While visiting my friend, Chris Nolte, at Propel Bikes in Brooklyn, NY, we spent some time going over the different types of bike mirrors and talking about safety. In some parts of the world, bicycle mirrors are actually a requirement. Germany requires them for Class 3 speed pedelecs, for example. I had never really explored the options or learned how to use a bike mirror before this, but I see the value in keeping track of your surroundings. Many people use ebikes as a means of transportation in the city and I have used them for commuting to work. Sometimes you really need to be focused ahead vs. looking back over your shoulder, and that’s when a mirror can help. Most of them are small, adjustable, and mounted to the bike handlebar… but some options can mount to your helmet.
The mirrors that we looked at in this video guide include:
– Busch & Müller 701 Mirror: this mirror is fairly large, offers fine tune adjustment after being mounted, fits into the end of the handlebar tube, and has a spring loaded fold-in feature to reduce damage if you bump a sign post, automobile, or other obstacle when riding in tight spaces. The fold-in feature might also keep your bike handlebar from turning and causing an accident if you do make contact… it’s a very cool feature. I didn’t see the mirror listed on the official B&M website but here’s a link to Propel:
– Busch & Müller 901 You See Cycle Star: this mirror is medium sized and round, offers a bit of fine tune adjustment after being mounted, and fits into the end of the handle bar tube, and also folds in but does not spring back out on its own. You can see this mirror at and since it’s compact, it might be good for smaller ebikes that fold.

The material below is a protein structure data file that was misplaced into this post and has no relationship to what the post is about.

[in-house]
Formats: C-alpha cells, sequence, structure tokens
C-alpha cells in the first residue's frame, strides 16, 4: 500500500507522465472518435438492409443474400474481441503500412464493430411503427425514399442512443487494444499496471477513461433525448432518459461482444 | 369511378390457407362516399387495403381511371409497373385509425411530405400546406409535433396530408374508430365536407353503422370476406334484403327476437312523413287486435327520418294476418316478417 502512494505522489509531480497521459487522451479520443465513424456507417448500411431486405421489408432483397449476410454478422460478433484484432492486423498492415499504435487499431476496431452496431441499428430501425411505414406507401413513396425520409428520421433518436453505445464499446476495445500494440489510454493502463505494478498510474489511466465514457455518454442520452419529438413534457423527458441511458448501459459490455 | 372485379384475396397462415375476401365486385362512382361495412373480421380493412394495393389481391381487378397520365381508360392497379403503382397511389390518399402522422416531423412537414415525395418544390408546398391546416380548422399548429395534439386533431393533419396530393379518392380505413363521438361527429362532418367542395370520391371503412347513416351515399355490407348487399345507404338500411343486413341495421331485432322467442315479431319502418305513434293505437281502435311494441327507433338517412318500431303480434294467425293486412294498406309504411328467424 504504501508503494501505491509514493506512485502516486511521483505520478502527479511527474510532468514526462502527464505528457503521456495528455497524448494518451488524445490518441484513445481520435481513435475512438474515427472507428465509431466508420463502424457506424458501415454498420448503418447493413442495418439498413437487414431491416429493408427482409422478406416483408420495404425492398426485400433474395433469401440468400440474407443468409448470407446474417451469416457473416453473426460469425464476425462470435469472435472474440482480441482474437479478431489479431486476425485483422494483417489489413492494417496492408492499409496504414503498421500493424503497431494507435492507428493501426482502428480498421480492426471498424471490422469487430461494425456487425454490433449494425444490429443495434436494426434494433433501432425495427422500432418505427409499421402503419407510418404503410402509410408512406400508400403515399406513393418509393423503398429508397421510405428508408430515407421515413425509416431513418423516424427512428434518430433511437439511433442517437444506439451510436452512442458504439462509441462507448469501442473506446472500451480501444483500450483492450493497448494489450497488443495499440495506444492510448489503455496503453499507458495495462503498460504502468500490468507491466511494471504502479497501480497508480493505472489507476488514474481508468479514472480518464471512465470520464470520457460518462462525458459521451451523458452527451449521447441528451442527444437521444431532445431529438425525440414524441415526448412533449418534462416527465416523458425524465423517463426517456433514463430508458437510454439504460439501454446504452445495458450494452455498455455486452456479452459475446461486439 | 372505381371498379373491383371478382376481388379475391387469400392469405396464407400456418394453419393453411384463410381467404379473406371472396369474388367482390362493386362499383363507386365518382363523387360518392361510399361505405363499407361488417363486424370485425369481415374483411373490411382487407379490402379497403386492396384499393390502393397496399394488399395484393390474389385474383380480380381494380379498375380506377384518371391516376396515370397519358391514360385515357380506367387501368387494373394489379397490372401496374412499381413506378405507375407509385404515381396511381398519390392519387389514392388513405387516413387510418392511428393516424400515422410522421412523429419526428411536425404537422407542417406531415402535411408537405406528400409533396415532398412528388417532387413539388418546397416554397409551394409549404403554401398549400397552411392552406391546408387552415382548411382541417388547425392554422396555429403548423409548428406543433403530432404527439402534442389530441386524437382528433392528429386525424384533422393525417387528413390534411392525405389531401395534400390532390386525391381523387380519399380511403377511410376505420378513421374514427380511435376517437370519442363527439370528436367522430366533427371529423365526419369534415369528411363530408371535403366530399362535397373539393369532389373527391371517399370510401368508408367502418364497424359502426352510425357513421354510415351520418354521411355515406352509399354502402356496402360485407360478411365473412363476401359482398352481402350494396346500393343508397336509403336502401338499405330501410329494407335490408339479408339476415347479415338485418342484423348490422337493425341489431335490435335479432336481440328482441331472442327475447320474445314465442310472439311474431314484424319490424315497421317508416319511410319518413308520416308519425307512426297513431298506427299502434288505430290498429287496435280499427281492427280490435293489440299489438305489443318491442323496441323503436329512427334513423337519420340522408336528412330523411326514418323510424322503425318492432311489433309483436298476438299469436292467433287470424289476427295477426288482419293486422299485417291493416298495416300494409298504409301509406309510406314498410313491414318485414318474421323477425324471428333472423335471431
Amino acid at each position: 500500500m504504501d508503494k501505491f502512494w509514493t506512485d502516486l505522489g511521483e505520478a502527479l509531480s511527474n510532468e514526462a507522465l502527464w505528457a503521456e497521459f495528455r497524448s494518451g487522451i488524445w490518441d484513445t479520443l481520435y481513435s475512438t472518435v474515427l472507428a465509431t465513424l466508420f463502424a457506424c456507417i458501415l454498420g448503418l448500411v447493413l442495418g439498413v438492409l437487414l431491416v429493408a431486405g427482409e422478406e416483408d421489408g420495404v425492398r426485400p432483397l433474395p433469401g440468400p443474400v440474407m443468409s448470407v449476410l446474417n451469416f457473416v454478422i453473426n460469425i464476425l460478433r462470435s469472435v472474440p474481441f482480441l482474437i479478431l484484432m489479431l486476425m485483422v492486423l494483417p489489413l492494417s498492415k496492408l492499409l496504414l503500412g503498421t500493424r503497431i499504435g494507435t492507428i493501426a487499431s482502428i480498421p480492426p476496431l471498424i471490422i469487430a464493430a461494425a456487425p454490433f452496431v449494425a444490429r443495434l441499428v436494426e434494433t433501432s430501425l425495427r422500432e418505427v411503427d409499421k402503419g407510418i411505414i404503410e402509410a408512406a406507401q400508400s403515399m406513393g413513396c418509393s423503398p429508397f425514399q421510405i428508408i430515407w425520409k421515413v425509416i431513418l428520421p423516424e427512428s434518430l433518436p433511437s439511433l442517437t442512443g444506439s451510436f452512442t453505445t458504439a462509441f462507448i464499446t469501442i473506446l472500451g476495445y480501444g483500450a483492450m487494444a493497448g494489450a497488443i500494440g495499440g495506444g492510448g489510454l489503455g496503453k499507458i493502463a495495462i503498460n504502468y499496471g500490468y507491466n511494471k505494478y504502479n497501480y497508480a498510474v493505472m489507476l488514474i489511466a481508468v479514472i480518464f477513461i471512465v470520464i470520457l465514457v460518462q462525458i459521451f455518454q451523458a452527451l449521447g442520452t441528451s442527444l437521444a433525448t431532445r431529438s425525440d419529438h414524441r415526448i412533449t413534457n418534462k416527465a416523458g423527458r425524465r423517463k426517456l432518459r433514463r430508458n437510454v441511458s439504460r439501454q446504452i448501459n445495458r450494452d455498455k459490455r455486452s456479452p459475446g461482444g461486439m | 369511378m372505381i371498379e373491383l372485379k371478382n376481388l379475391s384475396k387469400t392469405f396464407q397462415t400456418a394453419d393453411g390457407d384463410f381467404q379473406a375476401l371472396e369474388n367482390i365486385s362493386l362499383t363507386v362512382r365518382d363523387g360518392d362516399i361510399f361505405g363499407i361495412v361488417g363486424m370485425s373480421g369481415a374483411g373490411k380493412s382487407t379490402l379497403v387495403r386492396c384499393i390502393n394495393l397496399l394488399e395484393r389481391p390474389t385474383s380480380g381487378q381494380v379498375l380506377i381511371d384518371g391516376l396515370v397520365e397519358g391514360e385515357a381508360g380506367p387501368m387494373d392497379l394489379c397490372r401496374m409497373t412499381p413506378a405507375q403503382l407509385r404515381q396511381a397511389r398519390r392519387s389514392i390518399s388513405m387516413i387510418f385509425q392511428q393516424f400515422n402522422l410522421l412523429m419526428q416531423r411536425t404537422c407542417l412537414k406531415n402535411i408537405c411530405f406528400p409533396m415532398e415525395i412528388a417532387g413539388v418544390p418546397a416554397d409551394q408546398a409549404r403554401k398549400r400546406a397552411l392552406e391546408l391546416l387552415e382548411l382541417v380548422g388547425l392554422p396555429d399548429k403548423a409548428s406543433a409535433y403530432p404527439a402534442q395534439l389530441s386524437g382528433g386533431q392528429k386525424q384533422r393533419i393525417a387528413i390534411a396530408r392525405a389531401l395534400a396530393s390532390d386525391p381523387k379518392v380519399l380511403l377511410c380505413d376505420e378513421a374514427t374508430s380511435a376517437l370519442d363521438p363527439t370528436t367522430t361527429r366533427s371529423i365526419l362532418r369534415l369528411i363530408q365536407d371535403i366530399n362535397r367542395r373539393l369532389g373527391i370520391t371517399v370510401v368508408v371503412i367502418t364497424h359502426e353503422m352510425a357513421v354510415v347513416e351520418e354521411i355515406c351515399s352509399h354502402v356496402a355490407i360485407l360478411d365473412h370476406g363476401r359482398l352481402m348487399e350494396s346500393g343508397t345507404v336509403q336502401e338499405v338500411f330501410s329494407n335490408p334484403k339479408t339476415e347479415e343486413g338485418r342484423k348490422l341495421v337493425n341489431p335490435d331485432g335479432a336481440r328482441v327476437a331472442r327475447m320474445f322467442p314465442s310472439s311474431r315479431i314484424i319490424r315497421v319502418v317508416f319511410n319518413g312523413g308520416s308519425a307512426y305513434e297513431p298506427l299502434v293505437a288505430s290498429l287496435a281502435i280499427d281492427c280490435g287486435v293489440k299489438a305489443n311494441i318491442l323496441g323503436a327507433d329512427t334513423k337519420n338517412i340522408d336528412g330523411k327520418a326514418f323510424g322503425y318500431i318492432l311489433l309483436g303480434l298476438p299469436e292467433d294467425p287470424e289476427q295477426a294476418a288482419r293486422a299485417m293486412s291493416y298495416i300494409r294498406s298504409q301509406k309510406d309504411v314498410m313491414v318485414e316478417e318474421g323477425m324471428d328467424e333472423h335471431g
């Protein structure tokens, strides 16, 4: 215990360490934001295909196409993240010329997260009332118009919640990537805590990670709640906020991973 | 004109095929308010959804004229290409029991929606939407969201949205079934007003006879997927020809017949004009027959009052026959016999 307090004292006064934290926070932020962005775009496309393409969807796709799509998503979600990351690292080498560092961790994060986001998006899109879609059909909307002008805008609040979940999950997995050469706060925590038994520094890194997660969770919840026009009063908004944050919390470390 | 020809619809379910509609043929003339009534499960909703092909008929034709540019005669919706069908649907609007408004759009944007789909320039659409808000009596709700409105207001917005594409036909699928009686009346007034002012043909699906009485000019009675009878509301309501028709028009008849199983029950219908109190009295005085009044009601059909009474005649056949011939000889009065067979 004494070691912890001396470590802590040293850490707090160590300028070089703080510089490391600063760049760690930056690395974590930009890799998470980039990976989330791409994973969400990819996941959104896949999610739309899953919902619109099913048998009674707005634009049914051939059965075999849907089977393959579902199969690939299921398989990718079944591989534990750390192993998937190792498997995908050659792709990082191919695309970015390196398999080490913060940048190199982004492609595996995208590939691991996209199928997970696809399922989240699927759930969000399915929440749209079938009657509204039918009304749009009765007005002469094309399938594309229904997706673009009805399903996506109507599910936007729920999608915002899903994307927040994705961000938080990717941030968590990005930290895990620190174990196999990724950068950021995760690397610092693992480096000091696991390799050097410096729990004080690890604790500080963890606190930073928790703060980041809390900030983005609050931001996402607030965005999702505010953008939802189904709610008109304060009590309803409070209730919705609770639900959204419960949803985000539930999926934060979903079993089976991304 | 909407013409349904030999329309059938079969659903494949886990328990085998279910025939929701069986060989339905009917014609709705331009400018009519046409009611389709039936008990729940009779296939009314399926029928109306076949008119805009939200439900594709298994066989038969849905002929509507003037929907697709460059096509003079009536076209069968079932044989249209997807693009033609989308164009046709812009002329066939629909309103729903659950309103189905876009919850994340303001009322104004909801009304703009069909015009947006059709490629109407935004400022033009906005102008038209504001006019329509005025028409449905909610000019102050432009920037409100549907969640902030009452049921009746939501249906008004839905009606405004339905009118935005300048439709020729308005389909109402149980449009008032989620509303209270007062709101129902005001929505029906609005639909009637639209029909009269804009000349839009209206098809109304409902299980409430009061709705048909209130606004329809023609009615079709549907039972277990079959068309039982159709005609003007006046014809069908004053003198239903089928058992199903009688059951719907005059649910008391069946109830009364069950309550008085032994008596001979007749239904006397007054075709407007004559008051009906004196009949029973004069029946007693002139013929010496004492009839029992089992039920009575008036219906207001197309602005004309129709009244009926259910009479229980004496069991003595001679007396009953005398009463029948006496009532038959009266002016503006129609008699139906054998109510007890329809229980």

– Ergotec M-99: this mirror is fairly large, offers fine tune adjustment after being mounted, clamps onto the handle bar, and does not appear to have a fold-in feature. You can see more details about this bike mirror at their official website here: this one is made for e-bikes and rated for 45km/h speeds.
– Ortlieb UltraLight Bike Mirror: this mirror is fairly large, offers fine tune adjustment after being mounted, clamps onto the end of a handle bar, does not have a fold-in feature but also does not stick out. You can see more details on the official Ortleib website here: it’s a good option for lightweight road bikes.
We also talked about handlebar diameter and opening sizes during this video and Chris explained that most handlebars are 25.4″ wide at the ends, and that most grips and mirrors should fit. In North America, in most place it would make sense to mount a mirror on the left handlebar (since bikes ride on the right side of the street), but there are places in Europe where you’d want to mount this to the right handlebar. Some mirrors are side-specific, so it’s something to be mindful of when you’re mirror shopping.
Some mirrors mount into the end of a bike bar, others clamp onto the outer portion of the bar and can be positioned above or below, inside or outside of the grip. It’s a good idea to simulate turning with a mirror before actually riding a bike, so you know that it won’t hit your knee or thigh. It’s possible to mount two mirrors, as we see with motorcycles and some Vespa type scooters, but since ebikes do not generally ride in traffic, most only utilize one side mirror. In terms of pricing, it seems like bike rear-view mirrors range from $20 to $50 depending on the features and quality. You can see a full list of Busch & Müller bicycle mirrors at their official website here:
In addition to the bike-mounted rear view mirrors that we explored, there are also helmet-mounted mirrors. Apparently they can work pretty well, but it can create a bit of wind noise and get bumped easier when you take the helmet off. I haven’t used this type of mirror myself but you can explore a bunch of options here: and finally, there are even sunglass mountable rear view mirrors that are removable. These are the smallest option of the bunch and might stay in position the best, but could add some ear and nose weight, especially if it’s windy out or you’re riding fast: EBR was paid to perform this review #Sponsored We try to be honest, thorough, and fun! Comparison tools, shop directory, and forums at: ElectricBikeReview.com .